A photo of my Harley and I taken by my friend Katie.
One of the many benefits of living in California is the incredible climate offered up to year-round runners. Having gone on many winter runs in New Hampshire, Maine, New York, and Washington, the state of California remains by far the easiest (read: wimpiest) locale to run outside between December and March.  That having been said, there is nothing I enjoy more than embarking on an early morning run across crisp, freshly fallen snow. Unfortunately, that simply is not possible in California.  With temperatures throughout the Bay Area consistently in the mid to low 60's, I sometimes find myself wishing it was actually a little colder out while running.

My (minority) opinions on the subject aside, you may find yourself wondering as to why this article is named "Skunked". Bear with me.

This past Wednesday, I had a busy day at work and was unable to go on my usual morning run.  As the weather had been terrific all day and as the sun usually sets sometime around 5:30pm, I decided to go for a run in the dark.  The terrain around my office is mostly flat, but there are some great hills and well maintained running paths that go a long ways toward making the experience quite enjoyable.  Especially now that in the "winter" months most runners have retreated to treadmills, seeing other runners outside (and in the dark) has become pretty rare.

One particular hill that I enjoy mounting during a run is Crittenden Hill.  It is located directly behind my office and has some great interconnected paths that wind their way upward.  I usually include it at some point on my route as it provides a great overlook of Google's campus and the bay.

On this particular occasion, I had spent the afternoon playing Halo and drinking a few beers with a friend before setting out on my run.  Inevitably, I knew I was going to have to pause and "relieve" myself at some point.  Being as it was pitch black outside and I knew there would be few other runners, I didn't consider this a problem.

About halfway through my run and on the northern side of Crittenden Hill, I paused and made my way into some bushes to pee.  I hadn't been urinating for more than 10 seconds when I heard some rustling in the darkness directly in front of me.  Since my eye's had already adjusted to the night, I looked and saw what I thought were 3 small cats walking toward me.  It was only when they came within about 15 feet of me that I noticed the white stripes running down their respective backs. Baby Skunks!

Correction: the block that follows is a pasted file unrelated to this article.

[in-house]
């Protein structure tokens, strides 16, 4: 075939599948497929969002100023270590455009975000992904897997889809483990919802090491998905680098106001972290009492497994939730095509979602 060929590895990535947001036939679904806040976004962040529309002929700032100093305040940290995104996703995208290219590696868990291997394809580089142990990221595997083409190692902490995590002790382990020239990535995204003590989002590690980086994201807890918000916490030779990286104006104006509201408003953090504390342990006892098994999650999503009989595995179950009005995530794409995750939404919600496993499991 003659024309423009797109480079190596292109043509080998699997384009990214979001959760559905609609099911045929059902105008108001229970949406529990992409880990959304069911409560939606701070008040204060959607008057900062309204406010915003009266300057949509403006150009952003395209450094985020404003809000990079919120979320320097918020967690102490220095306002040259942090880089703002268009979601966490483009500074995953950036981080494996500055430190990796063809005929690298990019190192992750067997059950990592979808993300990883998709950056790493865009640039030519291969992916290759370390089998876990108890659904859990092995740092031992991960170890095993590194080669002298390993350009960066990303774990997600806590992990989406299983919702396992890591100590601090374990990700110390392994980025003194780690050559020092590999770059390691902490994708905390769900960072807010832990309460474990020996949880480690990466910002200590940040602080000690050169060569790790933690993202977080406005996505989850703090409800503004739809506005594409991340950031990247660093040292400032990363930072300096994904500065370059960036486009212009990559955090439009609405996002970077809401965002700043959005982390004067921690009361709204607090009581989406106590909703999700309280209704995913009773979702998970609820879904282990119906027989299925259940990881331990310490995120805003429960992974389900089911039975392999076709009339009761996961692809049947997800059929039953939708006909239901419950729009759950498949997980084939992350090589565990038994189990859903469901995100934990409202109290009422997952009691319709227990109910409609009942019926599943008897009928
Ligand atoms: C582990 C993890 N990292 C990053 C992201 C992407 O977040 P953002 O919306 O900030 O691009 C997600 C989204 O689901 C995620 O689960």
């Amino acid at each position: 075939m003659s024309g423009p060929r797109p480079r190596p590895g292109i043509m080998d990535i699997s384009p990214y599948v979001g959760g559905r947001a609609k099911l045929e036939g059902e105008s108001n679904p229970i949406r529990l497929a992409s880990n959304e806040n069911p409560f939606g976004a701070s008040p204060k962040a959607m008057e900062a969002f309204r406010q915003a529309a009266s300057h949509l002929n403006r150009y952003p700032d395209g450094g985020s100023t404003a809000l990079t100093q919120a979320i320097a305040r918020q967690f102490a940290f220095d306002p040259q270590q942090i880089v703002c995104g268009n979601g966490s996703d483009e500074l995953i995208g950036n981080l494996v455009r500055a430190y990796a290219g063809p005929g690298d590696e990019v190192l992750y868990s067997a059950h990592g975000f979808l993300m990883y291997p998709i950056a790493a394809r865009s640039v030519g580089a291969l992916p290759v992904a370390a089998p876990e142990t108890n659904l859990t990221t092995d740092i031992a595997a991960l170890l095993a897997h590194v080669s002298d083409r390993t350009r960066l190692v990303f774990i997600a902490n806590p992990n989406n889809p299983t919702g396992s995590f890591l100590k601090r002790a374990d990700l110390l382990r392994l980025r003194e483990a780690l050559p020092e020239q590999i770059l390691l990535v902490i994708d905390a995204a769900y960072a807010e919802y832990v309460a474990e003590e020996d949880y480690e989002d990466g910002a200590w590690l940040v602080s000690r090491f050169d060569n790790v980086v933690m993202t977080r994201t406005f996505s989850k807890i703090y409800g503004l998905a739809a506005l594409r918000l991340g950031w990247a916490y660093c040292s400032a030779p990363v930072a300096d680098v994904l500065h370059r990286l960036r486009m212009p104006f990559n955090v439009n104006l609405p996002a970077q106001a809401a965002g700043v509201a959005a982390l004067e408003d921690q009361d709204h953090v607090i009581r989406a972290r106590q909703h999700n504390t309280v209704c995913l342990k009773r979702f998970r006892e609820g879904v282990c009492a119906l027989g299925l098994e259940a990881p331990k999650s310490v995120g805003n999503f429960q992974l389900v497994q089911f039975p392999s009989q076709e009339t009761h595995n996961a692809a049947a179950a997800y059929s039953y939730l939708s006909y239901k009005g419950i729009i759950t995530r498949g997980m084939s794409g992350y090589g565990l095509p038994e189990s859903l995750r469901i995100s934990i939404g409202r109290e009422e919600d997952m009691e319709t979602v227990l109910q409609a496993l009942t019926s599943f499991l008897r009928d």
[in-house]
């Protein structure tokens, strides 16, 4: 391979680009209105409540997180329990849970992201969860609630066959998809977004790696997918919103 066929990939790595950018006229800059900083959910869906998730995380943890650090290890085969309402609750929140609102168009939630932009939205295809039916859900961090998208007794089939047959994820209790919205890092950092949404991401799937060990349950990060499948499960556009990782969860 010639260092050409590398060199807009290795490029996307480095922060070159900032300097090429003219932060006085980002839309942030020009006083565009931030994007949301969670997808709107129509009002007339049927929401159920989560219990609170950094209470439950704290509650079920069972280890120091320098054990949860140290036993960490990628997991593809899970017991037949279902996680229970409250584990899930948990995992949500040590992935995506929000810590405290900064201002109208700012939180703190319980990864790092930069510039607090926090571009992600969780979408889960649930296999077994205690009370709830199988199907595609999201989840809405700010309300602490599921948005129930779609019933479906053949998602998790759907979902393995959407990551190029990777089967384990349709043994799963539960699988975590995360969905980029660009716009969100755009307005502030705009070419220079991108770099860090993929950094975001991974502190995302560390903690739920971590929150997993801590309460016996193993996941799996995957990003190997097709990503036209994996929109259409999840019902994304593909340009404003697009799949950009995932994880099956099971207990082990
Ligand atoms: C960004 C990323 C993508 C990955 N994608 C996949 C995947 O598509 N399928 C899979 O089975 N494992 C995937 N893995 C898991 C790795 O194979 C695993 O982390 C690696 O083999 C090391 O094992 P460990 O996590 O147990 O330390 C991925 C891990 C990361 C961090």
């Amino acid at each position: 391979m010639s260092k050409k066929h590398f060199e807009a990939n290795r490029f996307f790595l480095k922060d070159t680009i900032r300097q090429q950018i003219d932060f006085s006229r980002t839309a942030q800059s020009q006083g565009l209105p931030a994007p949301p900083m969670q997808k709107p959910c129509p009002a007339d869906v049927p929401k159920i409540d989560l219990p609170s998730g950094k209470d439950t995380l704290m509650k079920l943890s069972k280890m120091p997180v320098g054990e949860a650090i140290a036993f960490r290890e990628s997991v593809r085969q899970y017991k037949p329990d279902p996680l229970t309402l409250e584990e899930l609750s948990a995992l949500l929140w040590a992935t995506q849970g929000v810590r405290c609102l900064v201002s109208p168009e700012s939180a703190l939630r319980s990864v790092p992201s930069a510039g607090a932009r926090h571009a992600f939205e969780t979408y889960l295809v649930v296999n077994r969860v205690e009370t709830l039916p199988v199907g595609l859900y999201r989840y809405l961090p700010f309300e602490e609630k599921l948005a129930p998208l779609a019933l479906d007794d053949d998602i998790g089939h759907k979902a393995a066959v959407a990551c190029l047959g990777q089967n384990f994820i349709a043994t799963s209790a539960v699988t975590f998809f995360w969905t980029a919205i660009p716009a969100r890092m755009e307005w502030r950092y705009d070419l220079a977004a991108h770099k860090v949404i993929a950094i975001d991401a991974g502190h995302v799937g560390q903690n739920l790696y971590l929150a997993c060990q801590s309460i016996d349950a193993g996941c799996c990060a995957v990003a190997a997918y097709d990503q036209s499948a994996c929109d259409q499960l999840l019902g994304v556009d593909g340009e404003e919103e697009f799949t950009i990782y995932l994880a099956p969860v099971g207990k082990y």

Realizing the skunks were still infants, I immediately panicked as I saw they were not with their mother.  Since I had stepped off the running path and into the bushes to do my business, I turned around and saw the mother skunk sitting in the middle of the path staring straight at me.  I now realized that I was directly between the mother and her babies, and was certainly in no position to move myself as I was already "preoccupied".

To demonstrate this visually, I've plotted out all of our positions on this custom google map for easy reader reference.

I was fortunately able to finish, and slowly moved to one side before deciding to sprint away from the unfolding scene.  I circled back to the area later, but the skunk's had decided to move on and were nowhere to be seen.

All things considered, I think the entire situation could have ended a lot worse. I ended up not getting skunked, I still had a great run, and I got a neat story out of it.  If there is a moral in all this, I'm not quite sure what it is.  Possibly it's that running in the dark is a lot more interesting than running during the day.  More likely, it's probably something closer to "check your surroundings before whipping it out".  I quite literally picked the worst possible spot to take a piss over the course of my hour run.  I will certainly be more careful in the future to keep my shit packed up.  Or, at the very least, take a cursory look around before getting down to business.

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A photo of my Harley and I taken by my friend Katie.